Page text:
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Cancer blogger Tranette Ledford is worried that she has the "wrong color" of cancer. Every year over 180,000 women just in the United States are diagnosed with breast cancer, accounting for about 25% of all cancer diagnoses in women. But 90,000 women, just in the USA, like Ledford are diagnosed with "cancers that hit below the belt" such as anal, uterine, ovarian, vulvar, vaginal, cervical, or endometrial cancer, which don't get as much public attention.
Breast Cancer Receives Inordinate Attention
Ledford maintains that there is a pecking order in women's cancer diagnoses, and breast cancer comes out on top. There are pink ribbons and pink arm bands. There are breast cancer awareness days and breast cancer events all over the United States, and Ledford participates in them.
But the focus on just breast cancer, however, leaves out tens of thousands of women who suffer other gynecological cancers. The warnings of complications of cancer treatment, such as the condition of permanent swelling known as lymphedema, occur in many kinds of women's cancers but are directed at women who have breast cancer. And while there a Susan G. Komen Race for the Cure for Breast Cancer in nearly every city every year, Ledford struggles to get out the word about Gynecologic Cancer Awareness Month, which occurs every September, and the National Race to End Women’s Cancer, which occurs every November.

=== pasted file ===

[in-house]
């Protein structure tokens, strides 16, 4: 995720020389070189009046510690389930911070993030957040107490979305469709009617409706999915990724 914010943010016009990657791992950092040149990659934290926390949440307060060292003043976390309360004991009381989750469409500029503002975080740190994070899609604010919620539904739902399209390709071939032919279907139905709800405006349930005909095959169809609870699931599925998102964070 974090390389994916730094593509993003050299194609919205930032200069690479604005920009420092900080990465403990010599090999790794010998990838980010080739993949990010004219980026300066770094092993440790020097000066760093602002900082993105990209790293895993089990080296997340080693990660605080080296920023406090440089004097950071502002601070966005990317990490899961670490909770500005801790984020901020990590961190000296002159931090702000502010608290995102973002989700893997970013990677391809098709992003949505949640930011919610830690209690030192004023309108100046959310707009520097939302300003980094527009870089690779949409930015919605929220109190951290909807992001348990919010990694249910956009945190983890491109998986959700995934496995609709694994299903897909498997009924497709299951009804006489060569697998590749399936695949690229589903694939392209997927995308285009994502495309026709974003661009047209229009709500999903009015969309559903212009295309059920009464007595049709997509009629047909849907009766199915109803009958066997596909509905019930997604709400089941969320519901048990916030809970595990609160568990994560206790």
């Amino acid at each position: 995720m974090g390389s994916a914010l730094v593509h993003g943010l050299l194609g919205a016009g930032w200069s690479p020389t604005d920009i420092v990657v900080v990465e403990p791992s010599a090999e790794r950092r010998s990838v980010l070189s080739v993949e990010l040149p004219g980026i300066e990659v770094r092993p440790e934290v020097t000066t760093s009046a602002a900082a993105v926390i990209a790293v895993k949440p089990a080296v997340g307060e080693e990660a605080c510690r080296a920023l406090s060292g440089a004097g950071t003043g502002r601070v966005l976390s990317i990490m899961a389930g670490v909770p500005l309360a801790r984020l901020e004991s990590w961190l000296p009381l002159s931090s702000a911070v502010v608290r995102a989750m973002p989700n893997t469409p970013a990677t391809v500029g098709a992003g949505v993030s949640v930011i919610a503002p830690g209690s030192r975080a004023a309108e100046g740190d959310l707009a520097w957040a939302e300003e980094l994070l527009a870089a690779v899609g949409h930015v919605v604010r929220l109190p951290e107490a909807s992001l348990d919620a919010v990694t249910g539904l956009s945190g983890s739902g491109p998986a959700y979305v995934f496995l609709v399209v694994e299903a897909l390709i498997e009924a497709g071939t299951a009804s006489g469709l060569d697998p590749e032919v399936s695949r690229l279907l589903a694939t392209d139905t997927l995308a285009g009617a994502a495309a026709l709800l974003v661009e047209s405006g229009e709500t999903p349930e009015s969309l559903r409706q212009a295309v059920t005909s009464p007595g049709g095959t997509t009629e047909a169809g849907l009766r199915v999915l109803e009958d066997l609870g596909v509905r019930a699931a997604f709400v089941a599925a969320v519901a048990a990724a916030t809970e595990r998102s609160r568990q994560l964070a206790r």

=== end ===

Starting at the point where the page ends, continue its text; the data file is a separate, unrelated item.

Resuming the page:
But maybe an even better idea is to stop looking at cancer in terms of its organs of origin.
A New, Emerging Way of Looking at Cancer
For most of the twentieth century, doctors and lay people alike viewed cancer as a disease that caused cells in particular organs to go wrong. Even when cancer spreads to different parts of the body, it retains the properties of the tissues in which it orginates. Breast cancer that breaks out of a tumor and spreads to the lungs is still breast cancer. Melanoma that metastisizes to the brain is still skin cancer, and so on.
Cancer treatment, however, is not necessarily limited to one organ at a time. The very promising cancer drug Avastin has been used to treat certain kinds of brain, colorectal, lung, and ovarian cancers. Gleevec has been used to treat leukemia and certain kinds of tumors that can occur in both the stomach and the intestines.
So if you want to raise awareness for Avastin, what color ribbon do you use? There's a gray ribbon for brain cancer, a teal ribbon for ovarian cancer, and an orange ribbon for kidney cancer. The orange ribbon for kidney cancer duplicates the orange ribbon for leukemia, and the teal ribbon for ovarian cancer duplicates the teal ribbon for thyroid cancer, but there are only so many colors to go around.
Not a Bigger Piece of the Pie, a Bigger Pie
Dr. Susan Love, an expert on breast cancer, argues that the way to approach fund raising for cancer is not to play off a black ribbon campaign for melanoma against an emerald green ribbon campaign for liver cancer, and so on. The solution is not to have fundraisers competing for limited resources. The solution is finding greater resources.